Guglielmino, F., Nunnari, G., Puglisi, G. & Spata, A. Simultaneous and integrated strain tensor estimation from geodetic and satellite deformation measurements to obtain three-dimensional displacement maps. IEEE Trans. Geosci. Remote Sens. 49, 1815–1826 (2011).

    Article  Google Scholar 

  298. 298.

    Samsonov, S. & Tiampo, K. Analytical optimization of a DInSAR and GPS dataset for derivation of three-dimensional surface motion. IEEE Geosci. Remote Sens. Lett. 3, 107–111 (2006).

    Article  Google Scholar 

Download references

Acknowledgements

The authors thank the reviewers for providing insightful comments and suggestions and J. Flocks for providing constructive comments on the manuscript. M.S. is supported by the US National Aeronautics and Space Administration (grant no. 80NSSC170567) and the US National Science Foundation (grant no. EAR-1735630). J.F. is supported by the US National Aeronautics and Space Administration (grant no. 80NSSC17K0566). T.E.T. has been supported by the US National Science Foundation (grant no. EAR-1349311). T.D. is supported by the US National Science Foundation (grant nos. EAR-1624795 and EAR-1624533). P.S.J.M. is supported by an EU Marie Skłodowska-Curie Individual Fellowship (grant no. 894476 — InSPiRED — H2020-MSCA-IF-2019). This work is a contribution to the PALSEA programme and International Geoscience Programme (IGCP) project 639. Any use of trade, firm or product names is for descriptive purposes only and does not imply endorsement by the US Government.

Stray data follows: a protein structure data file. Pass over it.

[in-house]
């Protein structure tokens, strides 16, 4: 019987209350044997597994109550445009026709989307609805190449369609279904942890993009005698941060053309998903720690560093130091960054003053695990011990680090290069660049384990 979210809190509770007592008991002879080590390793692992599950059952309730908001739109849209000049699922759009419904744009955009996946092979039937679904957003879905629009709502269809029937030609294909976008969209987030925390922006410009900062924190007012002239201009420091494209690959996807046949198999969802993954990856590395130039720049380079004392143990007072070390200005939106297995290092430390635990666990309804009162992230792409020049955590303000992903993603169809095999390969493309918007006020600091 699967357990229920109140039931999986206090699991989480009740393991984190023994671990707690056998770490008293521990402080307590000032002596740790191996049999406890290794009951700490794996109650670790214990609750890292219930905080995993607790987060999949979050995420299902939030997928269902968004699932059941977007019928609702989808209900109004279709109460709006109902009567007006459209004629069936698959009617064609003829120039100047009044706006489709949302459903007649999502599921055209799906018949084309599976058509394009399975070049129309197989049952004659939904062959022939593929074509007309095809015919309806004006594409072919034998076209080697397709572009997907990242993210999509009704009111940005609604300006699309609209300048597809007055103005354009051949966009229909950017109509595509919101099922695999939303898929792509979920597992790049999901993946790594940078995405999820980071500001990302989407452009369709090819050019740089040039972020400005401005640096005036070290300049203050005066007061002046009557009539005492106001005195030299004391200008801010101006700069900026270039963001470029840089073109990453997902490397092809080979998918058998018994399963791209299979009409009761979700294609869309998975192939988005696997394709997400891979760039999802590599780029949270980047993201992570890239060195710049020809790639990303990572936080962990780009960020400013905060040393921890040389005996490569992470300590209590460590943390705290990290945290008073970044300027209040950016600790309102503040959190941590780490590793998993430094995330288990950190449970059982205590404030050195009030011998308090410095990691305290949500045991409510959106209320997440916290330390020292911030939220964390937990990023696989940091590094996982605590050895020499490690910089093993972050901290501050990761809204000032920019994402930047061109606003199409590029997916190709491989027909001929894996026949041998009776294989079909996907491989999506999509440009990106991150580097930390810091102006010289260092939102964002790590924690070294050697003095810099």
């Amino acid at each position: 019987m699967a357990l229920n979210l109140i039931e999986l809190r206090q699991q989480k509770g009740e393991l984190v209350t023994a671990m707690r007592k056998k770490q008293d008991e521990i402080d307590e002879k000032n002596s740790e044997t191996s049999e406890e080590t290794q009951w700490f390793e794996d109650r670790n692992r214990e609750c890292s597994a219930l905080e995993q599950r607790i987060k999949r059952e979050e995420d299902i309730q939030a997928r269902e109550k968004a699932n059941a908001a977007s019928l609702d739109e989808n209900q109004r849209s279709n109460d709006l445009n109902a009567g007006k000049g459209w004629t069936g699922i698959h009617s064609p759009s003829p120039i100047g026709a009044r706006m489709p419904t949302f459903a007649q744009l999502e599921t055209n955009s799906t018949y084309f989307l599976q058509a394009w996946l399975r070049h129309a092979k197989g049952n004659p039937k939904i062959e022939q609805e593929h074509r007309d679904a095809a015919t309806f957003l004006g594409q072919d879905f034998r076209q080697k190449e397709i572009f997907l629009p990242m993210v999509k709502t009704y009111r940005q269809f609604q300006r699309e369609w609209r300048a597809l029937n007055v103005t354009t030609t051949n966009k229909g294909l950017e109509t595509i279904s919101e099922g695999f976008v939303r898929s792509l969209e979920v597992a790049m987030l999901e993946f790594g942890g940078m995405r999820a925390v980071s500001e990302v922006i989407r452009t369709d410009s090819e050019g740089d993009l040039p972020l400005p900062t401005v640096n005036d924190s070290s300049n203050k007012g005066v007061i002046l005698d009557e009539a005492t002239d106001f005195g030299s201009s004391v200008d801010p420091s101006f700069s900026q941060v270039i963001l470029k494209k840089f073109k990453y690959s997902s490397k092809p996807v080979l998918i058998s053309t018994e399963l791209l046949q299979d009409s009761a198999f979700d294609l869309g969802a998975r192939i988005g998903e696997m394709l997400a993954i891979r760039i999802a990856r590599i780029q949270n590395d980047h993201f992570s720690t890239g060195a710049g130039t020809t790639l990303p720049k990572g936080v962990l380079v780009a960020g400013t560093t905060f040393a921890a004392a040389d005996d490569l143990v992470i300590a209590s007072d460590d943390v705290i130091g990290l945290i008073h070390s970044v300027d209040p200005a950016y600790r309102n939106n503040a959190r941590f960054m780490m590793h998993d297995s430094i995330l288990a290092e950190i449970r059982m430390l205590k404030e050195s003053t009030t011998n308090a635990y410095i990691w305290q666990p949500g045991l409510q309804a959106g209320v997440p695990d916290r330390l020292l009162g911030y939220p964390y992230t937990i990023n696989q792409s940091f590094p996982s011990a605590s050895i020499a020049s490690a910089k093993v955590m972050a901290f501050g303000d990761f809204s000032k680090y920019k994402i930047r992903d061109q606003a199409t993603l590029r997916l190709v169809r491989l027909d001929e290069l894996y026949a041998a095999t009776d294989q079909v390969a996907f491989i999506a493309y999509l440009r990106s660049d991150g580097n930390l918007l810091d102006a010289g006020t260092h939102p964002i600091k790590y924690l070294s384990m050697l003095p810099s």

Author information